The strategic value of data for insurance companies
María Jesus Pérez Fuentes
We participated in the Data Driven Day, where the focus was on the data-driven transformation taking place in relation to insurance, energy, and industry.
From a competitive advantage to a corporate obligation
Fundamental pillars of a good data governance model
- Data Management Processes: to allow definition of an organization’s internal workflows.
- A Common Language: to be applied to data within an organization; for example, by producing a glossary of terms shared by all departments.
- Efficient organization: through creation of new teams, data offices, etc., to encourage companies to implement data culture by generating value and continual improvement.
- Data quality: it must be ensured that decisions will not be based on low-quality data, and it is therefore important to define standards, parameters, and metrics that will help safeguard and monitor data quality within an organization.
- Technology: to allow construction of architectures for reference data, along with technological solutions, information models, and infrastructure criteria that will enhance the technical implementation of data.
- Security: this must be embedded within an organization’s culture and applied to all data management processes, to ensure that data is always used correctly.
Maribel Solanas, Chief Data Officer at MAPFRE, explained how the process of change is being implemented gradually at the company, with the existing internal experience and knowledge being understood as fundamental, and with assessment of the contributions they can make to the current situation.
Internal talent is key, and this is why we emphasize specific training, while also recognizing the need to supplement it with external training when necessary. The dynamics of teamwork are being transformed to incorporate aspects that are more traditional as well as those that are more disruptive, combining the strengths of rigorous business knowledge with new approaches, always with the aim of advancing the company’s strategic objectives.
“One of the main challenges in transforming insurance companies into data-driven companies is understanding the complementary nature of everything we do. This means combining the experience, skills, and knowledge we already have within our company with the capabilities and disciplines derived from new ways of working, which are much more collaborative and flexible”, she explained.
To make the benefits of improved data governance within a company tangible, it is essential to establish some measurement principles that can reveal the advantages of working without silos, so that the various processes can reinforce each other.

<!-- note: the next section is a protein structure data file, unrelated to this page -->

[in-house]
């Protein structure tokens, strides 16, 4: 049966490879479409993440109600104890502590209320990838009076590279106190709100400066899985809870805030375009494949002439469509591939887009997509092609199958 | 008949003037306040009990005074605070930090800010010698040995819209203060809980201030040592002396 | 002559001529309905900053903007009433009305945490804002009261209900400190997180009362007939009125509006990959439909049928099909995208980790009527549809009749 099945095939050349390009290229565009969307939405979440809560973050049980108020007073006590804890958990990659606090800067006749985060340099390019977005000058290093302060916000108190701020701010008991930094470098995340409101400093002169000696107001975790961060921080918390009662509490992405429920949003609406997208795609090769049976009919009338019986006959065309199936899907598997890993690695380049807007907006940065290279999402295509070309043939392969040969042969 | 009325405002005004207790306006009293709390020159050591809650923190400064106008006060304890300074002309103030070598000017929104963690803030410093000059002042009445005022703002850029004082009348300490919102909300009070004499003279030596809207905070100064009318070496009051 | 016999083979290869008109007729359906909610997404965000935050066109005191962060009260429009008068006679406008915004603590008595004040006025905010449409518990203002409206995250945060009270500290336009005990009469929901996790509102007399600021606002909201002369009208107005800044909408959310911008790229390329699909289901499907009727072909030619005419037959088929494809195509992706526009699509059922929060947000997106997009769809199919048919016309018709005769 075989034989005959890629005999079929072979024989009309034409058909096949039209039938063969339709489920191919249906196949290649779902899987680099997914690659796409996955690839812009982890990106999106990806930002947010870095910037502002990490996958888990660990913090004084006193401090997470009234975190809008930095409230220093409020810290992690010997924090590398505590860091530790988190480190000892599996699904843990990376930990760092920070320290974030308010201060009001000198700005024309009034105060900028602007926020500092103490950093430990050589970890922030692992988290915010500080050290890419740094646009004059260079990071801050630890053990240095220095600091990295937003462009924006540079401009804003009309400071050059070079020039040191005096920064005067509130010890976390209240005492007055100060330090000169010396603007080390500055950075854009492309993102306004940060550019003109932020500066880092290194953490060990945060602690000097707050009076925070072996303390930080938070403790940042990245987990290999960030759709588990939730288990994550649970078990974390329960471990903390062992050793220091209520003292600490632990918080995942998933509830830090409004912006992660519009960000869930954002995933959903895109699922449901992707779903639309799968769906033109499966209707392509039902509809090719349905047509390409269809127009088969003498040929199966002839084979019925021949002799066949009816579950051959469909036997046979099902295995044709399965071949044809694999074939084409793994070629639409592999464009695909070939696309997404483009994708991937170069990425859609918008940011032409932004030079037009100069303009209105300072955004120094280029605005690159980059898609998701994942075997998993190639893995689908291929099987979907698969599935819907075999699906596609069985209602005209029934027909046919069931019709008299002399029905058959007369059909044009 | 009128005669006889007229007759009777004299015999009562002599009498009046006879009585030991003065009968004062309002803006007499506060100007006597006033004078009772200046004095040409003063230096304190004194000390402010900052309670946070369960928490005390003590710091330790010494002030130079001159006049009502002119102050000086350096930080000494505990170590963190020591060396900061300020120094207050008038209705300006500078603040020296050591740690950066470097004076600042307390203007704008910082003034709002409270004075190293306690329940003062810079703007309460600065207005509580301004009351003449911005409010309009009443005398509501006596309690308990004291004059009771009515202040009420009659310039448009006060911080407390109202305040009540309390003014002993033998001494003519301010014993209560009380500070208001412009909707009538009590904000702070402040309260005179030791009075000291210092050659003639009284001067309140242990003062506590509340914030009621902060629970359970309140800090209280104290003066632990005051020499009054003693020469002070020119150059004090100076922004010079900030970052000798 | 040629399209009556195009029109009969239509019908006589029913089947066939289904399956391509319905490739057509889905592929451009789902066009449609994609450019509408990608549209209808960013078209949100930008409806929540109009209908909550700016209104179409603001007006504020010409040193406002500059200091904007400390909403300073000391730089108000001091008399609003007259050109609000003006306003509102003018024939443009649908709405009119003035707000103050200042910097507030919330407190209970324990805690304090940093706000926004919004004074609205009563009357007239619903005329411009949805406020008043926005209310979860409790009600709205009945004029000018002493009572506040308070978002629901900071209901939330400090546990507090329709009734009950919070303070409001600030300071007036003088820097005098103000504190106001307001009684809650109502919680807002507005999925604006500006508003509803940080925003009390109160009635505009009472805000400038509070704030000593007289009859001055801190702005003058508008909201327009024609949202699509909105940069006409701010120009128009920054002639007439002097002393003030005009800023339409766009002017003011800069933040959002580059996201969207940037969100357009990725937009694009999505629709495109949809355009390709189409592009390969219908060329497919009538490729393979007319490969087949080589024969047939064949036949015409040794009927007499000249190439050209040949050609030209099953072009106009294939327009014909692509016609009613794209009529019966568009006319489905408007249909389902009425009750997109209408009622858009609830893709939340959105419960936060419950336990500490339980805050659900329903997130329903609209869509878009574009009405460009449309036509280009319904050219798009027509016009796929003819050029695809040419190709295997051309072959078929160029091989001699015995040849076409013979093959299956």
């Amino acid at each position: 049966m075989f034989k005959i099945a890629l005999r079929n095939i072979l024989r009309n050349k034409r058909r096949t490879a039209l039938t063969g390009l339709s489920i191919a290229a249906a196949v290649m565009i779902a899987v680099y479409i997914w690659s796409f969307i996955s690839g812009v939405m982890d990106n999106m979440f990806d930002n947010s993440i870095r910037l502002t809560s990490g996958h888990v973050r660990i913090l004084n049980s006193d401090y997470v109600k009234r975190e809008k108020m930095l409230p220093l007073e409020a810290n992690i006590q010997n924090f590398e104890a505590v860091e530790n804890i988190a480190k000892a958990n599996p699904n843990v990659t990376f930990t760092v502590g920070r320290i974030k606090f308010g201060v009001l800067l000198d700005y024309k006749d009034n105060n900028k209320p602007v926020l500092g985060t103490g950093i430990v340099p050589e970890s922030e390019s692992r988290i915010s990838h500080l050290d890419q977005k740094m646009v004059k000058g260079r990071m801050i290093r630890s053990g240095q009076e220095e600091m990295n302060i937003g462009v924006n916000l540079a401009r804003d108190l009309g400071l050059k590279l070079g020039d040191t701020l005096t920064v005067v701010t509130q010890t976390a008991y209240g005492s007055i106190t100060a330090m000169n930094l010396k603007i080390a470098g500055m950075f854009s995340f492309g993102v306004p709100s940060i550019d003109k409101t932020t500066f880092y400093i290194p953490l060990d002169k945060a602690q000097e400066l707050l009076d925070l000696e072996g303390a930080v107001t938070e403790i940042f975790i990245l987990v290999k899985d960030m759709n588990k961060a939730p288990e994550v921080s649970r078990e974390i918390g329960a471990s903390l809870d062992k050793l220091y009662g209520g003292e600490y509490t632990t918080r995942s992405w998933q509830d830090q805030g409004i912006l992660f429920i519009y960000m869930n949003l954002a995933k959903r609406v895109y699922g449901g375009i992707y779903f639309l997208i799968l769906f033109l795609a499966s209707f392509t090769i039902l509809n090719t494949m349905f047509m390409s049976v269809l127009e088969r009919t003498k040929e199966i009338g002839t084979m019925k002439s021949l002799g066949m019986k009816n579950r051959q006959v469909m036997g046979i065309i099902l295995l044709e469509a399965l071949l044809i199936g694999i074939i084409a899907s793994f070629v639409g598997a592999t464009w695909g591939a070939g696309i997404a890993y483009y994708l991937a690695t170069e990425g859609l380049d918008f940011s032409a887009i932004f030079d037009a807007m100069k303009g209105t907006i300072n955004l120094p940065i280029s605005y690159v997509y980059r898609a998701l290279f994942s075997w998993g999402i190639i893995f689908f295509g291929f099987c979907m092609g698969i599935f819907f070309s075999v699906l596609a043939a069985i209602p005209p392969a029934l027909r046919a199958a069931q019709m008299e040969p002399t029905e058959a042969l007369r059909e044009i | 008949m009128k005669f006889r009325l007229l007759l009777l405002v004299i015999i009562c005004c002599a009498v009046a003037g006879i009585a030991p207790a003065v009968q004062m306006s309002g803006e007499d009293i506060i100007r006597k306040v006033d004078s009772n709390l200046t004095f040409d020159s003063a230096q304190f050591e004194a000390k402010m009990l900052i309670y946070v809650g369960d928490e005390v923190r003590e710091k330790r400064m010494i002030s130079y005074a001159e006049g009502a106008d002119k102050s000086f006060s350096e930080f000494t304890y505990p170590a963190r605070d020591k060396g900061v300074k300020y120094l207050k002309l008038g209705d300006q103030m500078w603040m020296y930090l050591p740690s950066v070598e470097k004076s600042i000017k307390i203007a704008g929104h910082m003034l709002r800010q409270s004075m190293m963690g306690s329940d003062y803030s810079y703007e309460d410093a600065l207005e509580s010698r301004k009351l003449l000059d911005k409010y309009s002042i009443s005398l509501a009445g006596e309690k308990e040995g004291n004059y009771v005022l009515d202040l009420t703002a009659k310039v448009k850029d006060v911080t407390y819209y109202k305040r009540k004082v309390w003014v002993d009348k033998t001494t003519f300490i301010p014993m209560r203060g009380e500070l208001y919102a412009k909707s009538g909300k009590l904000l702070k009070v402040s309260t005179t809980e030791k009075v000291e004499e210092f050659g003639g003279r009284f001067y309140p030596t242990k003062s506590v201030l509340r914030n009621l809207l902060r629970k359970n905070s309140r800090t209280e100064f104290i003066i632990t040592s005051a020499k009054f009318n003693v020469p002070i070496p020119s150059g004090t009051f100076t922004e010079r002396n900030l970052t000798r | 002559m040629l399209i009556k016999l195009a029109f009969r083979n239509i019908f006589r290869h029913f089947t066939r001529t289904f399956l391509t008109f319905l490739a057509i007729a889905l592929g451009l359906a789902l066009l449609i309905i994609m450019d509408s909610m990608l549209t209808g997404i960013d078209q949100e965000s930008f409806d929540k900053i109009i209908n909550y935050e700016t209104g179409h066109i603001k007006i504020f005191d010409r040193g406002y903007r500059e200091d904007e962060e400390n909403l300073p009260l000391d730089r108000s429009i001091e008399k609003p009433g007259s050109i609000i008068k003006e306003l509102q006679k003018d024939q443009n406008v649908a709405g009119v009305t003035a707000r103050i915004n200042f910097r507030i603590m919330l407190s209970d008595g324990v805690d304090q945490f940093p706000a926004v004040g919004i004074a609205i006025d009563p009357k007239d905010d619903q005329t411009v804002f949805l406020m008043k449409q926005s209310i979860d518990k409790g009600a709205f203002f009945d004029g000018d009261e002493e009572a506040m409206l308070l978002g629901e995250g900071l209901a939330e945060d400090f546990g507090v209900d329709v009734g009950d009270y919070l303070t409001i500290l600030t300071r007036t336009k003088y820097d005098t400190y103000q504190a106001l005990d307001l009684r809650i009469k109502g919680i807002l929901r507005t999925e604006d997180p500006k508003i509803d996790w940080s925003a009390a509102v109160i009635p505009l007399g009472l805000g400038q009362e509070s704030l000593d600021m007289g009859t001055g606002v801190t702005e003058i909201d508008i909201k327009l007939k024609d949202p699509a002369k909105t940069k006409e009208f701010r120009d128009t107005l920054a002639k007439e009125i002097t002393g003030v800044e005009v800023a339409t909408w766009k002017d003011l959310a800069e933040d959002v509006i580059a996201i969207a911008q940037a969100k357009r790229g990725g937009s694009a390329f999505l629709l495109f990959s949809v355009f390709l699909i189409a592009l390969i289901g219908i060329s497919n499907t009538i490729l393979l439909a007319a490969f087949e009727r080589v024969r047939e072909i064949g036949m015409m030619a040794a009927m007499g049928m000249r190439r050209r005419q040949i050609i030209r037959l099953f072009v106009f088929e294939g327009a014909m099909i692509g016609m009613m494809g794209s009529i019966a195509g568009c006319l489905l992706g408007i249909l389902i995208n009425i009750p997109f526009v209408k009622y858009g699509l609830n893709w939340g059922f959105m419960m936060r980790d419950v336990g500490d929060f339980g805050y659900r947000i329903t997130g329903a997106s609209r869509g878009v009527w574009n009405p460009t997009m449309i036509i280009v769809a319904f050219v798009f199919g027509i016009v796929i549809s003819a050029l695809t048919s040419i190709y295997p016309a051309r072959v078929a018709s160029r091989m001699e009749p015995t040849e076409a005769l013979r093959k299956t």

MOI allows new case studies and pilot projects to run in parallel with other medium-term and long-term initiatives, because combining these two facets is what allows tangible results to be achieved. This approach also maximizes the value of investments made in developing capabilities, prioritization, and implementing other initiatives, by taking into account their beneficial impact on the company.
The use of data science by insurance companies has become more dynamic in the post-pandemic context, and it is therefore important to have a privacy function to construct a trustworthy data model with a customer-centered perspective. Elements such as privacy by design and privacy engineering (k-anonymity and differential privacy) must be seen as fundamental aspects of the transformation into a data-driven company.
“The major challenge we face is ensuring that the large volumes of external and internal data we manage are collected in a transparent manner, and processed in compliance with ethical guidelines that take into account the rights and liberties of all stakeholders”, explained María Luisa Fernández, a lawyer at MAPFRE España with expertise in privacy and data protection.
These fields can be seen as benchmarks for the changes that are transforming insurance companies, where one of the main goals is to create more business through the continual data-based learning derived from interactions with customers.
Diego Bodas, Manager of Advanced Analytics at MAPFRE España, described new types of customers “who demand absolute immediacy. This represents a challenge for the insurance industry, because the complexity of the business has traditionally restricted our ability to respond so quickly”.
Streamlining customer service and eliminating perceptions of bureaucratic internal processes is one of MAPFRE’s main objectives, and it is also one where significant progress has been made in recent years, for example, in relation to digital verification procedures.